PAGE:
By Wayne Witkowski
Aimee Sherman enjoyed some perfect moments as she became Jackson Memorial High School’s first state champion girls’ bowler.
The senior, who is headed to Fairleigh Dickinson University (FDU) on a financial package, included the first 300 game bowled in the girls’ state championships, held Feb. 15 at Carolier Lanes in North Brunswick. Sherman did it during the qualifying rounds and went on to beat Toms River High School North freshman Kamerin Peters in the stepladder finals, 194-192.
“I’m just happy to end my senior year like this,” said Sherman, who had the best average in the state during the season at 215.6. “I never in the past three years performed well in Carolier. This year, I made sure I came well prepared with my equipment and that I was mentally prepared.”
She used a Radical Ridiculous Asymmetrical “pin up” ball to get the best motion. The head of that company, Lou Mopinel, recommended the ball to Sherman while she was at a demo day for that product line last summer.
“He gave me pointers on my game and critiqued me, which enabled me to perfect my game,” Sherman said.
She also got some valuable pointers from Roxbury native Marianne Dirupo, who won 10 professional titles that included three “majors” on the women’s pro tour during the 1990s.
“She said to take it one shot at a time,” Sherman said. “She said it’s a mental game and I need to make my spares. It was the best advice I ever got.”
Sherman said she has struggled making spares the past three years, which led to her falling short of reaching the state finals last year. But she improved on that greatly this season, which she said has keyed her success.
“Her state championship is the greatest thing I’ve seen in my years of coaching,” Jackson Memorial girls’ bowling coach Brian Tart said. “It’s poetic justice. She works harder than anyone I’ve seen. She proves that if you put in the time, you’ll succeed, and she does that.”
“I’m at the bowling alley way more than most,” said Sherman, who also bowls in two leagues at Ocean Lanes in Lakewood — a Saturday Morning Trio with two teammates from Brick Township and an Adult/Youth League on Sunday morning, where she averages 222.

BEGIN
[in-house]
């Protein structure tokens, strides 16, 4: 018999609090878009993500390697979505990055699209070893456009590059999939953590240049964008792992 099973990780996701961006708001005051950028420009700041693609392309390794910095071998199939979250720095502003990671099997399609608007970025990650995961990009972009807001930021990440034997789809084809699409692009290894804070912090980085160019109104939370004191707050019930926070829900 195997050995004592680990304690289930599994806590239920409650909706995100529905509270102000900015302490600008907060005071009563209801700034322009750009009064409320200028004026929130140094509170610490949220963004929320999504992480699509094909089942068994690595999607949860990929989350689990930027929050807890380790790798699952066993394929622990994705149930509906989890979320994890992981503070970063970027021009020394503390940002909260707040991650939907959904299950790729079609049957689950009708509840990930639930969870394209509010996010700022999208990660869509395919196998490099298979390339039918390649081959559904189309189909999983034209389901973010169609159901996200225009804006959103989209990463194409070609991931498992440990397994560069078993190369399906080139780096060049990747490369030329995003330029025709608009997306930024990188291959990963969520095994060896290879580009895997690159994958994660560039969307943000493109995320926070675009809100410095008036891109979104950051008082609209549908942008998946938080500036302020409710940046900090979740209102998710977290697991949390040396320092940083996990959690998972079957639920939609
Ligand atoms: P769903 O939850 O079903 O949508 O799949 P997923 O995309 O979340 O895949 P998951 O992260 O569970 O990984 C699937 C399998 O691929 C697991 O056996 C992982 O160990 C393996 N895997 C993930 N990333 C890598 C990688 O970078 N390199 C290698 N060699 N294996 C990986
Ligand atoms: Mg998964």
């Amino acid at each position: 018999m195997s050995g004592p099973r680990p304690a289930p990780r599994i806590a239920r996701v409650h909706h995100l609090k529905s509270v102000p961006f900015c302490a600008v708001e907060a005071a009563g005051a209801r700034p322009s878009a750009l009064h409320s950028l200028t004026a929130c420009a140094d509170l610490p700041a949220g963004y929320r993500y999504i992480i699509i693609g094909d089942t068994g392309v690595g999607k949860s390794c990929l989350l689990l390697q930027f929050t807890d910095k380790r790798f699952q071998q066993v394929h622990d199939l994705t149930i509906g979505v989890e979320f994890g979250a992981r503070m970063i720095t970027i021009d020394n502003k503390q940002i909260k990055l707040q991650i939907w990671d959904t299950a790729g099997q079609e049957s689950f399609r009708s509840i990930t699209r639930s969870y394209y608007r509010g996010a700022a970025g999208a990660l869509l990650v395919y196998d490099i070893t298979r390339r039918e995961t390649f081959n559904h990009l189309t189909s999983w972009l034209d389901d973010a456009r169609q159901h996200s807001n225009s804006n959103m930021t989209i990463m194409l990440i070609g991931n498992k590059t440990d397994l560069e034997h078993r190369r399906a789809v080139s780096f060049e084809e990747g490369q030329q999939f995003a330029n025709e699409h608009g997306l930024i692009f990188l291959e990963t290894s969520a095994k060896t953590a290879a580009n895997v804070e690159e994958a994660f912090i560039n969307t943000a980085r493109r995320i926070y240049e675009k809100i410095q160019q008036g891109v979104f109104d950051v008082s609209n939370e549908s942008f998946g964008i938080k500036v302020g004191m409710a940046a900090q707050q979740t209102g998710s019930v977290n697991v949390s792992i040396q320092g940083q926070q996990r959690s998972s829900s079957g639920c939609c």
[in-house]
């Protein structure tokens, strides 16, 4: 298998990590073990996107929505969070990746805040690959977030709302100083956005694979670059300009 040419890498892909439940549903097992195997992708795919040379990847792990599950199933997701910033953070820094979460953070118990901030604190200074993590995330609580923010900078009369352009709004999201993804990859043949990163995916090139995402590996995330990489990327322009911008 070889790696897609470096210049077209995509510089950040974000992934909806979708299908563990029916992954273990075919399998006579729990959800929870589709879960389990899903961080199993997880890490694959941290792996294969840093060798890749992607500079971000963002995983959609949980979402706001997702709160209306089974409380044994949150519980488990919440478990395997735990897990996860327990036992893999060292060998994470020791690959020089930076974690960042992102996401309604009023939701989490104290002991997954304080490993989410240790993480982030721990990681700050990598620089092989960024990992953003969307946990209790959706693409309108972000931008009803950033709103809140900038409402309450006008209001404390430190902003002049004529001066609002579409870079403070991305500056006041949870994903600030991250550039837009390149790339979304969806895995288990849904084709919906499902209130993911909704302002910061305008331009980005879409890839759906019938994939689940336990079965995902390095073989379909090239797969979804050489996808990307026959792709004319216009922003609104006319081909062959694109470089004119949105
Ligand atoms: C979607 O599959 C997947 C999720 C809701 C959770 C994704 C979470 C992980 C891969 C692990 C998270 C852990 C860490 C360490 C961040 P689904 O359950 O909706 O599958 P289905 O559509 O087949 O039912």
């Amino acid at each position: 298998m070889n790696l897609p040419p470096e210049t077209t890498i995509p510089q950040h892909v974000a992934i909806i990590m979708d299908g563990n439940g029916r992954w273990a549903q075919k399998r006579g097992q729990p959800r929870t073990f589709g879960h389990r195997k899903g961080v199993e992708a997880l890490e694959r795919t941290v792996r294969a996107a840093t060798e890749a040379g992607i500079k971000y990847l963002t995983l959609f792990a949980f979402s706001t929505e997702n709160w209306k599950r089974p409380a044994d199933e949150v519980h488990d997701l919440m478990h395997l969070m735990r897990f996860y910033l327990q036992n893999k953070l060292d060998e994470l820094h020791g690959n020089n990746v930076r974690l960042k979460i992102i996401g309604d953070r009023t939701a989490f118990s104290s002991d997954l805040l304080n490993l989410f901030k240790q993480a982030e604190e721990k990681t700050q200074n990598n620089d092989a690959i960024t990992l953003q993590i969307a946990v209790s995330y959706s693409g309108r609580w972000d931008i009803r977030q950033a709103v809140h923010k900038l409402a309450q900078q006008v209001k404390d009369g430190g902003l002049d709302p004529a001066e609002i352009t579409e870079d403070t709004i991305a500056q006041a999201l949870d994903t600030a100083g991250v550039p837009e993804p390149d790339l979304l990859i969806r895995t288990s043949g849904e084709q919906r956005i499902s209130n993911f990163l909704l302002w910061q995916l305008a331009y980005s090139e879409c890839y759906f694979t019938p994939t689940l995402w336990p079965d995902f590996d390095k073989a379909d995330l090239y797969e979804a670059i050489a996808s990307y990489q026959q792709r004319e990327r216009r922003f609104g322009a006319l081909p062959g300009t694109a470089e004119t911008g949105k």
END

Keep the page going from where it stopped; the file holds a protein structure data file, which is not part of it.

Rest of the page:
Sherman said she has been inspired by and keeps in regular touch with her cousin, Jessica (Worsley) Bond, a former Brick Memorial High School star who went on to excel at the University of Maryland-Baltimore County, which made the NCAA Division I national finals when she was there. Bond told Sherman that bowling for a collegiate national powerhouse strengthened her game.
“Going to FDU is the best chance of improving my game,” Sherman said, as the college in recent years won two national championships. “During my visit, I just loved the campus, which is small and older, but everyone knows each other. The girls on the bowling team there talked so highly of how the school loved their team.”
Sherman will head there with the best credentials. She clinched her title against Peters in the 10th frame when she dropped a 10-pin for a spare and then toppled nine pins on the next ball. Peters, who took her turn after Sherman, came back in the 10th with three strikes but still fell short.
“In the eighth frame, she missed a spare. That’s when I knew I’d win,” Sherman said.
Sherman lost to Peters in the Shore Conference Tournament finals.
“Normally, my A game is [standing] farther outside than most people,” Sherman said of her delivery of the ball. “I don’t usually move in to the left to hook the ball. If I came up high, I knew I had to move inside and swing the ball [more].”
Sherman got to the stepladder finals by beating bowling companion and Brick Township High School standout Julanna Forbes, 247-233, in her first stepladder match. Forbes got off to a slow start but closed the gap by hitting strikes in the fourth through 10th frames.
Sherman got to the stepladder finals with a boost from the second 300 game of her bowling career — the other in her Sunday morning league at Ocean Lanes.
She bowled a 750 in the first qualifying round of the state championships off games of 214, 290 and 246 and then started her second qualifying round with the 300. On the 11th strike, the 10-pin fell very late.
“That was a little scary,” Sherman said.
Although the Jaguars struggled a bit as a team, Sherman feels they will make strides without her next season.
“The main thing is to go out and have fun, to enjoy the time, and to practice,” she said. “With the younger bowlers coming up, bowling has diminished. I used to see so many kids bowling. I tell any kids with the drive to bowl to stick with it and be the best you can be.”